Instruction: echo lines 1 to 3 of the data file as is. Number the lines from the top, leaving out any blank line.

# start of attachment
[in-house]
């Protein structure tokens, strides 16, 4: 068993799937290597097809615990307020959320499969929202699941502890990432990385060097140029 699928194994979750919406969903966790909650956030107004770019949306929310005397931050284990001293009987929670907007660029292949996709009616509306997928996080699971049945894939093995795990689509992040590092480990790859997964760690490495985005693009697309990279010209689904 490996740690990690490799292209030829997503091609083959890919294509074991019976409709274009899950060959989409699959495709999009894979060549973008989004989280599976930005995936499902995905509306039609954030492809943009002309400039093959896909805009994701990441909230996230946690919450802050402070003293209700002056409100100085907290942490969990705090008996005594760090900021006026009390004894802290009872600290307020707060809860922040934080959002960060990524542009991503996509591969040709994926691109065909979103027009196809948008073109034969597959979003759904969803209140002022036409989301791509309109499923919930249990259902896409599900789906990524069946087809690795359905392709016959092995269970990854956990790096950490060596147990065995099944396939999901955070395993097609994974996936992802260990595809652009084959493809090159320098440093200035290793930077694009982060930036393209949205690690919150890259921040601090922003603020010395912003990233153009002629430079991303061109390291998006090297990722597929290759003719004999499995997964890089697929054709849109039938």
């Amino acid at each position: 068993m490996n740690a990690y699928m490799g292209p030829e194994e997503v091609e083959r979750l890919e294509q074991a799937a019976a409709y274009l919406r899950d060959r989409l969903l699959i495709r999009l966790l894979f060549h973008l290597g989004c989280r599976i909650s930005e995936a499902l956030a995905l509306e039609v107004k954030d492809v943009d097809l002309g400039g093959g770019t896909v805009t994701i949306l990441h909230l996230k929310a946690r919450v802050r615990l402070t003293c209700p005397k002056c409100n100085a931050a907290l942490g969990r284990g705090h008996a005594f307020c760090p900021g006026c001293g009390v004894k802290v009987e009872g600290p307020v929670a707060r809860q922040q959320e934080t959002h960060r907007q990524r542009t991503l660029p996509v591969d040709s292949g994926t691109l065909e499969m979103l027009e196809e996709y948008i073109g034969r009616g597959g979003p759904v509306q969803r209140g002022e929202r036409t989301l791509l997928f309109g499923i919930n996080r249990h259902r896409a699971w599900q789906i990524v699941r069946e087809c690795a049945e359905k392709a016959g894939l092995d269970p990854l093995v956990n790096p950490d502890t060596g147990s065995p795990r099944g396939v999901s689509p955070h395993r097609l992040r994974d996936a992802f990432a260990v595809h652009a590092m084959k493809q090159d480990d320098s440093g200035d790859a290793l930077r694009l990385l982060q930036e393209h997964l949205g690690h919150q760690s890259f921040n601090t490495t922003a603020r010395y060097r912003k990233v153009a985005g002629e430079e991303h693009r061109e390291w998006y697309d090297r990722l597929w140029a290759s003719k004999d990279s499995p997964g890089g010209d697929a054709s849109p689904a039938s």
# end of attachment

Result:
[in-house]
């Protein structure tokens, strides 16, 4: 068993799937290597097809615990307020959320499969929202699941502890990432990385060097140029 699928194994979750919406969903966790909650956030107004770019949306929310005397931050284990001293009987929670907007660029292949996709009616509306997928996080699971049945894939093995795990689509992040590092480990790859997964760690490495985005693009697309990279010209689904 490996740690990690490799292209030829997503091609083959890919294509074991019976409709274009899950060959989409699959495709999009894979060549973008989004989280599976930005995936499902995905509306039609954030492809943009002309400039093959896909805009994701990441909230996230946690919450802050402070003293209700002056409100100085907290942490969990705090008996005594760090900021006026009390004894802290009872600290307020707060809860922040934080959002960060990524542009991503996509591969040709994926691109065909979103027009196809948008073109034969597959979003759904969803209140002022036409989301791509309109499923919930249990259902896409599900789906990524069946087809690795359905392709016959092995269970990854956990790096950490060596147990065995099944396939999901955070395993097609994974996936992802260990595809652009084959493809090159320098440093200035290793930077694009982060930036393209949205690690919150890259921040601090922003603020010395912003990233153009002629430079991303061109390291998006090297990722597929290759003719004999499995997964890089697929054709849109039938």
């Amino acid at each position: 068993m490996n740690a990690y699928m490799g292209p030829e194994e997503v091609e083959r979750l890919e294509q074991a799937a019976a409709y274009l919406r899950d060959r989409l969903l699959i495709r999009l966790l894979f060549h973008l290597g989004c989280r599976i909650s930005e995936a499902l956030a995905l509306e039609v107004k954030d492809v943009d097809l002309g400039g093959g770019t896909v805009t994701i949306l990441h909230l996230k929310a946690r919450v802050r615990l402070t003293c209700p005397k002056c409100n100085a931050a907290l942490g969990r284990g705090h008996a005594f307020c760090p900021g006026c001293g009390v004894k802290v009987e009872g600290p307020v929670a707060r809860q922040q959320e934080t959002h960060r907007q990524r542009t991503l660029p996509v591969d040709s292949g994926t691109l065909e499969m979103l027009e196809e996709y948008i073109g034969r009616g597959g979003p759904v509306q969803r209140g002022e929202r036409t989301l791509l997928f309109g499923i919930n996080r249990h259902r896409a699971w599900q789906i990524v699941r069946e087809c690795a049945e359905k392709a016959g894939l092995d269970p990854l093995v956990n790096p950490d502890t060596g147990s065995p795990r099944g396939v999901s689509p955070h395993r097609l992040r994974d996936a992802f990432a260990v595809h652009a590092m084959k493809q090159d480990d320098s440093g200035d790859a290793l930077r694009l990385l982060q930036e393209h997964l949205g690690h919150q760690s890259f921040n601090t490495t922003a603020r010395y060097r912003k990233v153009a985005g002629e430079e991303h693009r061109e390291w998006y697309d090297r990722l597929w140029a290759s003719k004999d990279s499995p997964g890089g010209d697929a054709s849109p689904a039938s």